A doctor prescribed so many painkillers, she’s been charged with murdering her patients, authorities say

Washington Post, 24 June 2017
Author: Cleve R. Wootson Jr.
“Law enforcement agents aren’t just going after drug dealers and Mexican cartels — they’re also targeting pharmaceutical companies and doctors, who they say are irresponsibly flooding the nation with potent painkillers, and holding them responsible for overdose deaths.”
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Medical Board of Australia v Griffiths (Review and Regulation)

Decision date: 9 June 2017
“Review and Regulation List – medical practitioner – inappropriate prescription and medical treatment – prescription of opioids and benzodiazepines – inappropriate treatment of persons with whom shared a close personal relationship – breach of S8 permit obligations – agreed facts and findings and joint proposed determinations – Medical Practice Act 1994 (Vic) s 3(1), Health Professions Registration Act 2005 (Vic) s 3(1), Health Practitioner Regulation National Law (Victoria) Act 2009 (Vic) s 5(a).”
Find order here.

Health Care Complaints Commission v West [2017] NSWCATOD 39

Decision date: 22 March 2017
“MEDICAL PRACTITIONER – inappropriate prescription of drugs of addiction – inadequate clinical records – admissions by respondent. Held- respondent guilty of professional misconduct -orders made cancelling registration and for payment of costs.”
Find decision here.

WHO Launches Global Effort to Halve Medication-Related Errors in 5 Years

WHO, 29 March 2017
“WHO today launched a global initiative to reduce severe, avoidable medication-associated harm in all countries by 50% over the next 5 years. The Global Patient Safety Challenge on Medication Safety aims to address the weaknesses in health systems that lead to medication errors and the severe harm that results. It lays out ways to improve the way medicines are prescribed, distributed and consumed, and increase awareness among patients about the risks associated with the improper use of medication.”
Find news release here.

EU recommends suspending hundreds of drugs tested by Indian firm

Reuters, 25 March 2017
Author: Ben Hirschler
“Europe’s medicines regulator has recommended the suspension of more than 300 generic drug approvals and drug applications due to “unreliable” tests conducted by Indian contract research firm Micro Therapeutic Research Labs.”
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Prescription Drug Regulation, Promotion, And Advocacy Has Gotten More Vexing In 2017

Health Affairs Blog, 23 March 2017
Author: Jerry Avorn
“Early 2017 has been one of the most interesting and challenging times for anyone concerned with medication regulation and evidence-based prescribing — as well as for the patients and health care professionals who will be so heavily impacted recent policy changes.”
Find article here.

Pediatric Drug Formulations — Unintended Consequences of Legislation

N Engl J Med 2017; 376:795-796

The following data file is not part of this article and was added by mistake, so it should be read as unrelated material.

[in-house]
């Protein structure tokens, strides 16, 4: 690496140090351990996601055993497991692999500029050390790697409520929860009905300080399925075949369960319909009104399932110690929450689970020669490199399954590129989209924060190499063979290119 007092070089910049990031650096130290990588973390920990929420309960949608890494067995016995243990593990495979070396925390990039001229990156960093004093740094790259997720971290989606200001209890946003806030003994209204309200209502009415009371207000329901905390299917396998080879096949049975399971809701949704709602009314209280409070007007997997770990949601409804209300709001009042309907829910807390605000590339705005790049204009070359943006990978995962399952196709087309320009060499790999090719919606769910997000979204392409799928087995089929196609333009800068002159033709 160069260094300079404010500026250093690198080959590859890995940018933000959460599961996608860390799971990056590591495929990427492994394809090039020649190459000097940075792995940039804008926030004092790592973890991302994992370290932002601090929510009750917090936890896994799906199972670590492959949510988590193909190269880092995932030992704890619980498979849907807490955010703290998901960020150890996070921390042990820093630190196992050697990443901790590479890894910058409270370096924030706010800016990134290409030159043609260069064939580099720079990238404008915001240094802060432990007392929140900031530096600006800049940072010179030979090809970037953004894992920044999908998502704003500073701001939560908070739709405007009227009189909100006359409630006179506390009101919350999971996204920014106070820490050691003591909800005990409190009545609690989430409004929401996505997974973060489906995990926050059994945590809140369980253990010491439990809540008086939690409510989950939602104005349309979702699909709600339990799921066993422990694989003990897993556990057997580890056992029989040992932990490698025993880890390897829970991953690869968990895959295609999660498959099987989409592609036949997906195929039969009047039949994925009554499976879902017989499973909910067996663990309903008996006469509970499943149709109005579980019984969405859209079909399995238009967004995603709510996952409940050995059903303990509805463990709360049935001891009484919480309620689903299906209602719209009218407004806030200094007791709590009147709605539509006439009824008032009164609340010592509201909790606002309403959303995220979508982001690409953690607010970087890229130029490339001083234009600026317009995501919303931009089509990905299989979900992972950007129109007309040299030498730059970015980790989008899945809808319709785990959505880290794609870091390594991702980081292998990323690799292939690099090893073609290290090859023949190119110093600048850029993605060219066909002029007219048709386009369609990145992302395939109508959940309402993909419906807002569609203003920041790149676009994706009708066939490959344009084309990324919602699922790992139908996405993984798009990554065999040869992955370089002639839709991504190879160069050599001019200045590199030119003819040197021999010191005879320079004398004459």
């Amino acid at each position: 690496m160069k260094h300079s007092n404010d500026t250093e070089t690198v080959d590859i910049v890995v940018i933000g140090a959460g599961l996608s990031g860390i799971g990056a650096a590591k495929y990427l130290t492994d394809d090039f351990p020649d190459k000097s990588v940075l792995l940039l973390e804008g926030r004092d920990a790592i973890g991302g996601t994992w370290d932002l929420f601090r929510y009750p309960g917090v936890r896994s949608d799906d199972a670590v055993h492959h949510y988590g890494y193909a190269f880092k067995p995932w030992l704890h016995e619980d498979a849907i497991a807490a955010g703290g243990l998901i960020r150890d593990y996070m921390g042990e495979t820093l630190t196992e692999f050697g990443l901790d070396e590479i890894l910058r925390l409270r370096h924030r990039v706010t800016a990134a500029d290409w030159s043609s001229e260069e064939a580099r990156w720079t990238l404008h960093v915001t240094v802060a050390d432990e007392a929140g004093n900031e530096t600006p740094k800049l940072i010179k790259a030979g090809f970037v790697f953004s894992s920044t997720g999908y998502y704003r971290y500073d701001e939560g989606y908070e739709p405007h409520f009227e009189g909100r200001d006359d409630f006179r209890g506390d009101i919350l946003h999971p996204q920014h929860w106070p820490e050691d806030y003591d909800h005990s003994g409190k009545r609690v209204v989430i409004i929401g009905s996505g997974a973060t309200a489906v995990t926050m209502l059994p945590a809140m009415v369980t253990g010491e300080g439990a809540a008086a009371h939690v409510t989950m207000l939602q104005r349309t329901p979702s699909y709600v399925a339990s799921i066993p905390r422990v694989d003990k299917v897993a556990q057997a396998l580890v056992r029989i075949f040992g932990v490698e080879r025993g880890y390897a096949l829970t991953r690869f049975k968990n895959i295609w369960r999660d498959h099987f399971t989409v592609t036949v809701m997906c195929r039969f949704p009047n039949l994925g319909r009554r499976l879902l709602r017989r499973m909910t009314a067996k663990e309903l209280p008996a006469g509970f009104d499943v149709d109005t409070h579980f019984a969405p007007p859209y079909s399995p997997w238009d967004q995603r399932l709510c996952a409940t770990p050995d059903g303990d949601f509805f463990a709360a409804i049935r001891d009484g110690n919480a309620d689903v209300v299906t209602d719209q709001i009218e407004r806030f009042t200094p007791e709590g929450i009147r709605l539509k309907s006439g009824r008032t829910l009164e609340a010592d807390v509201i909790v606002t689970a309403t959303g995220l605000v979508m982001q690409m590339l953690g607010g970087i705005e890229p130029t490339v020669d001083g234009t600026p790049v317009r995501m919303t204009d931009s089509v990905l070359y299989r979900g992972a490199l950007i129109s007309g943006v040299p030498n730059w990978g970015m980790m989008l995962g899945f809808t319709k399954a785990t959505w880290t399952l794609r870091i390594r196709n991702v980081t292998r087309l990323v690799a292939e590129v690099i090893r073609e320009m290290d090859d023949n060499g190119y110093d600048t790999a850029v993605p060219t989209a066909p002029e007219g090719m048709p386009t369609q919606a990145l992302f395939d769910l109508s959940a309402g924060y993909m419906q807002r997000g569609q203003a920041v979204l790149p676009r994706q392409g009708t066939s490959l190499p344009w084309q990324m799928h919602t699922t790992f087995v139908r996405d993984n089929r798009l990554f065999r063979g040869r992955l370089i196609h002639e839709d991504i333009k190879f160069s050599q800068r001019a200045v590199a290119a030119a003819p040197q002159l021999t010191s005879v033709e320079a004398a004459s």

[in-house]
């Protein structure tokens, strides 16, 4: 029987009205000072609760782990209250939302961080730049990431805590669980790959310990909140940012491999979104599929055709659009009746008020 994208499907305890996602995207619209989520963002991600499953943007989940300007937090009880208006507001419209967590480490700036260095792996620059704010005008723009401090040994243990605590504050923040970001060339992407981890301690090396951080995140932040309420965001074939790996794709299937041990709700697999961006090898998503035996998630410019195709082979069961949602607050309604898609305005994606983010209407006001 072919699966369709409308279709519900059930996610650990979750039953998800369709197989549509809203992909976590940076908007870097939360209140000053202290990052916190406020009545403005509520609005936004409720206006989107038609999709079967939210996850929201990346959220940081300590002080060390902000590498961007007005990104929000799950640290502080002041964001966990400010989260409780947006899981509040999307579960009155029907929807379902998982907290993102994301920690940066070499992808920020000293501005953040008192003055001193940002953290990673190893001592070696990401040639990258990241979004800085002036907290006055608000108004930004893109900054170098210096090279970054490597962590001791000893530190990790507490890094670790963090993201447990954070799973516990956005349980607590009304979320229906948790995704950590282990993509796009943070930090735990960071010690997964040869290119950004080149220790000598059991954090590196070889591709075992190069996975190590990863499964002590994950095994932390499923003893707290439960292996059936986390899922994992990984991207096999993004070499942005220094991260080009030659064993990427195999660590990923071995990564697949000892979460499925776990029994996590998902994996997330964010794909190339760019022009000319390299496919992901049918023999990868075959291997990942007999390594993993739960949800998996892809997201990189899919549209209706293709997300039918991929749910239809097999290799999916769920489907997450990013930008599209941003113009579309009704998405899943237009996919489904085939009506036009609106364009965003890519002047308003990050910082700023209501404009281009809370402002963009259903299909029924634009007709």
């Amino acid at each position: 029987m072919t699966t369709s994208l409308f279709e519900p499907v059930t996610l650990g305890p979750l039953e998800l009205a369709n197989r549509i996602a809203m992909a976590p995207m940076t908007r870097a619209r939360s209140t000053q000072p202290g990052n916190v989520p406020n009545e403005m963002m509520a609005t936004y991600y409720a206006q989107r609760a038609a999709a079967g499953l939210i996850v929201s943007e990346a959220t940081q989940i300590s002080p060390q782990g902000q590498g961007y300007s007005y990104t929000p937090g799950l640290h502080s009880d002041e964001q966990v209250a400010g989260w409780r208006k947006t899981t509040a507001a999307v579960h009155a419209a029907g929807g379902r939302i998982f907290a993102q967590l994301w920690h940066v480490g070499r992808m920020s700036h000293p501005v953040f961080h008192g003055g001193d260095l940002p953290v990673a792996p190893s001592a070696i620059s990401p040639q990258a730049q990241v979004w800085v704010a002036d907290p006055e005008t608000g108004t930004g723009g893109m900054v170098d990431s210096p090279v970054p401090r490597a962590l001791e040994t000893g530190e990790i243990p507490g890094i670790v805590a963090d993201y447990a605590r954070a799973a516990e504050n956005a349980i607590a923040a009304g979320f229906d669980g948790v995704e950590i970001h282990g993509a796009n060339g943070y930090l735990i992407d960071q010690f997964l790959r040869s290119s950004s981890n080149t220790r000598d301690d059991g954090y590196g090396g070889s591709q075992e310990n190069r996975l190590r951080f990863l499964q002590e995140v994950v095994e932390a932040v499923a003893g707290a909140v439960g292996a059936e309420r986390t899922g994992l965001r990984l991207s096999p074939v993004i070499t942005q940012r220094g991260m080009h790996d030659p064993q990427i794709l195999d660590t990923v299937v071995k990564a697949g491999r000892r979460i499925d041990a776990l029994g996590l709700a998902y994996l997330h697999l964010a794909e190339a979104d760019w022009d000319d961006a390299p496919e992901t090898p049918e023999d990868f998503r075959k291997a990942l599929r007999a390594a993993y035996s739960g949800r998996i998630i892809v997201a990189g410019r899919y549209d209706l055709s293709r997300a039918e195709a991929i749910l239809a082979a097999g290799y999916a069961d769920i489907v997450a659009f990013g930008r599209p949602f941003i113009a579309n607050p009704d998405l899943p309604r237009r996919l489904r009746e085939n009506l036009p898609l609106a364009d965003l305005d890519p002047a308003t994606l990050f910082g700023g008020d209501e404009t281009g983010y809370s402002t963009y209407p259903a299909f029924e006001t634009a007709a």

Authors: Luke A. Probst, Thomas R. Welch
“The media have been replete with reports of ways in which the pharmaceutical industry has been able to increase revenue from medications that have been available for decades. We report a new variation of particular consequence to pediatricians and children.”
Find letter here.

MEDICAL BOARD OF AUSTRALIA and SINGH [2017] WASAT 33

Decision delivered: 23 February 2017
“The Medical Board’s allegations pertained to Dr Singh’s general practice which included failing to keep proper records, prescribing drugs or other treatments when there was no therapeutic basis and prescribing some drugs and treatments which had potential adverse effects.The Medical Board of Australia also made the same allegations in relation to Dr Singh’s treatment of two specific patients.”
Find decision here.

A Call For The FDA To Raise The Bar For Clinical Trials Is Flawed

Forbes, 22 February 2017
Author: John LaMattina
“As the new Trump administration begins to take shape, there are concerns that new leadership at the FDA will call for less bureaucracy and red tape, thereby lowering the bar for new drug approvals. The view is that onerous regulations are preventing life-saving medications from getting to those who most need them. Lowering the standards for drug approvals may indeed allow for earlier patient access to drugs but, as has been discussed here in the past, liberalization of current regulations would be a mistake. Such actions will unleash drugs that will ultimately prove to be ineffective and, in some cases, harmful rather than beneficial.”
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Exclusive: Canada seeks warnings on prescription painkillers amid rising deaths

Reuters, 23 January 2017
Author: Anna Mehler Paperny
“As deaths from powerful painkillers continue to rise, Canada is pursuing unprecedented measures to curb their use, including requiring cigarette-style warning stickers on every prescription, Health Minister Jane Philpott told Reuters.”
Find article here.